Culture

'He Who Shall Not Be Named'

New Zealand's prime minister vows to deny notoriety to a mass murderer.

Nate Jackson · Mar. 19, 2019

There is great power in names. In the book of Genesis, God the Creator names the first man, Adam, and then empowers Adam to name not only every living creature but his wife as well. God changed Abram’s name to Abraham and Saul’s name to Paul when those changes reflected a new relationship. The power of names works the other way, too, even in fiction. It’s why in J.K. Rowling’s Harry Potter series, the primary villain is regularly referred to as “He Who Shall Not Be Named.”

So what do we make of the ubiquity of the names (and faces) of mass murderers?

Such was the question when New Zealand Prime Minister Jacinda Ardern asserted Tuesday that notoriety was a primary motivator for the fascist psychopath who attacked two mosques last week. “He obviously had a range of reasons for committing this atrocious terrorist attack,” Ardern said. “Lifting his profile was one of them. And that’s something that we can absolutely deny him.” She added, “He is a terrorist. He is a criminal. He is an extremist. But he will, when I speak, be nameless.” She continued, “And to others, I implore you, speak the names of those who were lost, rather than name of the man who took them. He may have sought notoriety, but we in New Zealand will give him nothing. Not even his name.”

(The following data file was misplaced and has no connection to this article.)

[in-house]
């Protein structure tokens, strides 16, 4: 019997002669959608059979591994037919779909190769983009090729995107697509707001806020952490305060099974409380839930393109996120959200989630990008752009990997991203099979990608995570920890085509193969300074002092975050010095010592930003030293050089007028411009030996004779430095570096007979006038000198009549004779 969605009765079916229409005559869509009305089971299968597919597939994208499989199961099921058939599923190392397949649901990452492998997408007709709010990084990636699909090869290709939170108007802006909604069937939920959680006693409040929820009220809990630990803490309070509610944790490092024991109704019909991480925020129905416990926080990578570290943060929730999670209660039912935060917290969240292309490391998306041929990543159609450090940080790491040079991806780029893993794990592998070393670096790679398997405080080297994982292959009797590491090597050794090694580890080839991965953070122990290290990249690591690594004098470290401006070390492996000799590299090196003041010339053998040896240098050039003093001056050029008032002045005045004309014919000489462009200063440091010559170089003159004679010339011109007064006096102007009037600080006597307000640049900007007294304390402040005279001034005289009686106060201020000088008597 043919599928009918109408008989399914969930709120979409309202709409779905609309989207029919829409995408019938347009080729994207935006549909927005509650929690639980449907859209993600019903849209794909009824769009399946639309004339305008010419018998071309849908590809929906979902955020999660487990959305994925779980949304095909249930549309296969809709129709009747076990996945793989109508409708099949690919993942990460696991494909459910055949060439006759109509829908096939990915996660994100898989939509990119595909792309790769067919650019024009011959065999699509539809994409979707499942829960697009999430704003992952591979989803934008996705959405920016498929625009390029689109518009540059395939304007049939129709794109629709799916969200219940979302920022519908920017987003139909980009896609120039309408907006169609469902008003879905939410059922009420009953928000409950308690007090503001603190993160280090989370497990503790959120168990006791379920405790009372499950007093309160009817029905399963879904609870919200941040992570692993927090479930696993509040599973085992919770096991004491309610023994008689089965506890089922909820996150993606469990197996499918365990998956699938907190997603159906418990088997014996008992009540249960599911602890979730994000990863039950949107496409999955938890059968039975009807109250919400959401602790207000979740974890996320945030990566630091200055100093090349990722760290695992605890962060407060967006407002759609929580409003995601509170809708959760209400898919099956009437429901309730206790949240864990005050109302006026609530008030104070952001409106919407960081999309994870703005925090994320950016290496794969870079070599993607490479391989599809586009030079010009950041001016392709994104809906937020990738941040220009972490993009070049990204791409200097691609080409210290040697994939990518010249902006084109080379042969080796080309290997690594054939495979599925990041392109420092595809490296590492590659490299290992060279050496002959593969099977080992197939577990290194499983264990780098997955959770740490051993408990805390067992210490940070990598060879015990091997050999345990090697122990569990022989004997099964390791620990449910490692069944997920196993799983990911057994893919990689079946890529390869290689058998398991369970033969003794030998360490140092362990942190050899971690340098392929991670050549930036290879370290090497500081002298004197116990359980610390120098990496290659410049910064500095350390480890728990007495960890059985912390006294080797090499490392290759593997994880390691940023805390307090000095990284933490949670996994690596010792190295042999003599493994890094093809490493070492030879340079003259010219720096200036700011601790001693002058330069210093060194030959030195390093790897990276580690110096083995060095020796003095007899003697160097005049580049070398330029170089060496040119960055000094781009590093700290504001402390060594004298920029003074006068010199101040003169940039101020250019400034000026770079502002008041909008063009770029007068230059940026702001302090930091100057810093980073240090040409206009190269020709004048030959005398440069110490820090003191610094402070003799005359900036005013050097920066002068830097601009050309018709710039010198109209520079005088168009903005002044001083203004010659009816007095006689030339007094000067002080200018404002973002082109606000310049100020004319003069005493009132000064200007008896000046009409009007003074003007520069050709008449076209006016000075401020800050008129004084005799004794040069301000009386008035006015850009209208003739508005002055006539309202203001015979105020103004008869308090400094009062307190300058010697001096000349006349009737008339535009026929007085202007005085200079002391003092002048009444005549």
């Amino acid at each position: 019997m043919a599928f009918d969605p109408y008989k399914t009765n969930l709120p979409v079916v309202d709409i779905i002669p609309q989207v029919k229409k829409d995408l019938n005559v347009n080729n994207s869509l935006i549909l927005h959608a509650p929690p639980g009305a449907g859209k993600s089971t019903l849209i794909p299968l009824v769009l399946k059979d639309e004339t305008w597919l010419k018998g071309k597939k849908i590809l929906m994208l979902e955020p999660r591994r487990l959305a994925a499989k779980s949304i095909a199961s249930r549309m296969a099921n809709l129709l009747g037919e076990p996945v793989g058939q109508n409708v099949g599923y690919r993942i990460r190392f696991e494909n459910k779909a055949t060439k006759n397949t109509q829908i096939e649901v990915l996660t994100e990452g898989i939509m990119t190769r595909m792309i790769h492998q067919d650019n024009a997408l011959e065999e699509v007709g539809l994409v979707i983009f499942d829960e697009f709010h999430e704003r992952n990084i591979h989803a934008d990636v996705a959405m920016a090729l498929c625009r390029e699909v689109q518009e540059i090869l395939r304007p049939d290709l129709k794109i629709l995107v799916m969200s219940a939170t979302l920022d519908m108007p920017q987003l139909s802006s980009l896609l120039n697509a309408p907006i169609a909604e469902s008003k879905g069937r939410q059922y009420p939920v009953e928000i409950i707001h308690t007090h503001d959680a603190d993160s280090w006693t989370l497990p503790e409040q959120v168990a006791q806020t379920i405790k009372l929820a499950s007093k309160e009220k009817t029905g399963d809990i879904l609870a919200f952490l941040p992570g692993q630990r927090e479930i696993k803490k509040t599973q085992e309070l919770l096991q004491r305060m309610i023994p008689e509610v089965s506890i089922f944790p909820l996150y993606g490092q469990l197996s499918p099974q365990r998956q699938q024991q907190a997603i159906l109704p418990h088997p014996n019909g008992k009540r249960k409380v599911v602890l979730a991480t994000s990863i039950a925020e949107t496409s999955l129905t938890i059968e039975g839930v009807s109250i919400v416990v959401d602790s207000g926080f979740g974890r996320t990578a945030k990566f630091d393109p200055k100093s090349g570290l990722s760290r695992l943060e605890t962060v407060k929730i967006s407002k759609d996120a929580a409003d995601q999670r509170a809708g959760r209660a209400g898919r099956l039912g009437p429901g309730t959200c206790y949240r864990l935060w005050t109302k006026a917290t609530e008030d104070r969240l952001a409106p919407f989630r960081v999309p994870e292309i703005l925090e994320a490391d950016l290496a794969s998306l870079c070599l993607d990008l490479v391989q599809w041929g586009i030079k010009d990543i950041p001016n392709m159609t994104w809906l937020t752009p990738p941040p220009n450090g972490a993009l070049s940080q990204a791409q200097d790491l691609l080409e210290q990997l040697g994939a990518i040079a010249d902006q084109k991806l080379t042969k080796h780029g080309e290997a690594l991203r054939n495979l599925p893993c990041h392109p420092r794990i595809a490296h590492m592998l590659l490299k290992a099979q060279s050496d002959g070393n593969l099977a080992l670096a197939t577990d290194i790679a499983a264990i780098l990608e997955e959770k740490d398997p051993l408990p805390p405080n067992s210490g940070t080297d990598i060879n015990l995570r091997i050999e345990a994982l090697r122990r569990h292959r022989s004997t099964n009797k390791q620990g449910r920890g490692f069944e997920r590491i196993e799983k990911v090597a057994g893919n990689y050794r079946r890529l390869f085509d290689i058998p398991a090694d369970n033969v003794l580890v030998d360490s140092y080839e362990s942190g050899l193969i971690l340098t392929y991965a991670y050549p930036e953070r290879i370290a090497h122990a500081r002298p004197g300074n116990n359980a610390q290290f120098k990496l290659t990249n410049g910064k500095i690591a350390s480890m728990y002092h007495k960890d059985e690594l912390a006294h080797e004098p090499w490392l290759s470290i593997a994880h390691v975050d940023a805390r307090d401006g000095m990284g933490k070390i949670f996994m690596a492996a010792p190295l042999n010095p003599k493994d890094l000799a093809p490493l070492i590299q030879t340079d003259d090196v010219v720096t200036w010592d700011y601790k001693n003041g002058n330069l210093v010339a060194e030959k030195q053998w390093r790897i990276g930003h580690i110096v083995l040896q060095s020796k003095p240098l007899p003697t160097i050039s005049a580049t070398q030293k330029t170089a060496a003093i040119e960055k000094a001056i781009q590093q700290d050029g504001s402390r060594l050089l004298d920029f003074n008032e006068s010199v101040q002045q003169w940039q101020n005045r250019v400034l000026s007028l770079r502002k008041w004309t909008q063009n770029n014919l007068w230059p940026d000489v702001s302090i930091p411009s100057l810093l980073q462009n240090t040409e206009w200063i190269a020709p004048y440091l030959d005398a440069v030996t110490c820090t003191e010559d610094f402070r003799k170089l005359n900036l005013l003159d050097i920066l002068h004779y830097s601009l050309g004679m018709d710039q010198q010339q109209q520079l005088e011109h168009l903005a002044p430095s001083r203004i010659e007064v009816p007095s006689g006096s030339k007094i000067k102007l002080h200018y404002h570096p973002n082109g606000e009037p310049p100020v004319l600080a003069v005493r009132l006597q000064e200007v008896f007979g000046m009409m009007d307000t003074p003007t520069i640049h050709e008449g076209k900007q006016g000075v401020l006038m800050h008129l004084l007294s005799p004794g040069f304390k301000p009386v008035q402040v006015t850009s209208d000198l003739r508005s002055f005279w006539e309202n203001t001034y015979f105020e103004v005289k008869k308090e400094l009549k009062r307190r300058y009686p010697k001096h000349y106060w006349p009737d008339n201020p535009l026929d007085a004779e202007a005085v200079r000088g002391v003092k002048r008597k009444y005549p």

It’s a thoughtful sentiment and approach borne of research into the profiles of these types of assailants. “They want attention,” says Mary Muscari, a forensic nurse at Binghamton University in New York. After studying numerous such mass shootings, she concluded, “That’s why you see them wanting to have a bigger head count, a bigger body count, to try to outdo the last one or to do something that is going to cause more of a rise.”

American media outlets that depend on eyeballs for advertising revenue dutifully comply, plastering the names and faces of assailants across our TV screens 24/7. Socially awkward and ignored young men commit atrocities and suddenly find the fame they desired. The New Zealand attacker went so far as to broadcast his murderous rampage on Facebook live. According to the Associated Press, “Facebook said it removed 1.5 million versions of the video during the first 24 hours.” That’s an astounding level of success for a man who craved attention.

On the other hand, in order for justice to be done and even for the public to be informed, names must at times be given. That balance is something we in our humble shop have strived to maintain when covering such events. Name to inform when necessary, but deny notoriety. Unfortunately, the tide is against us.

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